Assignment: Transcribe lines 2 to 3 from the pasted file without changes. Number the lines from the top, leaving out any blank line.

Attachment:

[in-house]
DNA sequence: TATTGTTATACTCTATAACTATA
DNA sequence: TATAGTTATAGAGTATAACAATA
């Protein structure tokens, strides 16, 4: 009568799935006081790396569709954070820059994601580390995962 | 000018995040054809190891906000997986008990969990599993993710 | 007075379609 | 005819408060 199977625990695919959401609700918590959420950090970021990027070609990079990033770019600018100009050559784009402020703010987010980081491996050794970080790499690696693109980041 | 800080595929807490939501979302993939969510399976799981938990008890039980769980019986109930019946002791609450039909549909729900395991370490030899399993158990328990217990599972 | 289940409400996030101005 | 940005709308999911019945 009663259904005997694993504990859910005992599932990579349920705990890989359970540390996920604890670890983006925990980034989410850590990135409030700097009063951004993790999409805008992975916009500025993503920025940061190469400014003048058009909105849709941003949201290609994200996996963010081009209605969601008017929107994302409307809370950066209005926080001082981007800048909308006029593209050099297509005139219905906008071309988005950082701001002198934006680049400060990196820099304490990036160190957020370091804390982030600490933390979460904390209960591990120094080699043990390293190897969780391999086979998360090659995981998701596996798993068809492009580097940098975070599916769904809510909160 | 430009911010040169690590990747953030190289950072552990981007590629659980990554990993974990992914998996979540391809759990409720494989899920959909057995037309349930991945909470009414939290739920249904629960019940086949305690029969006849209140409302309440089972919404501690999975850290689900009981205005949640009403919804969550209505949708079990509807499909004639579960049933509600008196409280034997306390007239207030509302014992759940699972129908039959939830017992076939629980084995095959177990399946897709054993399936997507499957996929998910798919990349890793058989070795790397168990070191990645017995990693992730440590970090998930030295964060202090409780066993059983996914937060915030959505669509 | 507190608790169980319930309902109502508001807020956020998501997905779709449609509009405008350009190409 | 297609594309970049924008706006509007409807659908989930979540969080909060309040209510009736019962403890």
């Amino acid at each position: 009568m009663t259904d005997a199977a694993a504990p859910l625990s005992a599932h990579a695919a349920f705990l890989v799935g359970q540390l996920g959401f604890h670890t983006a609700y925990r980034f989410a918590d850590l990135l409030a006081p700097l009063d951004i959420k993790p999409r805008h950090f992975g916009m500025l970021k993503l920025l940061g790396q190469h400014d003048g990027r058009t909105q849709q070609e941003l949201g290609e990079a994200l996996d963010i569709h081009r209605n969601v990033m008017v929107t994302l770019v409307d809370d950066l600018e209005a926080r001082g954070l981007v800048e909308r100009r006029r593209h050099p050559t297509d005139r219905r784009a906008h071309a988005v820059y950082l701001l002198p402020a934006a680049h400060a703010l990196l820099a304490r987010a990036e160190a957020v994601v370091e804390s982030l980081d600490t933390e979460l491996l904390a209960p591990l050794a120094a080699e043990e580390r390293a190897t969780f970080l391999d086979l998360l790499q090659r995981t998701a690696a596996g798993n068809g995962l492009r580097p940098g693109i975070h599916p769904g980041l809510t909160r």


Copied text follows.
DNA sequence: TATTGTTATACTCTATAACTATA
DNA sequence: TATAGTTATAGAGTATAACAATA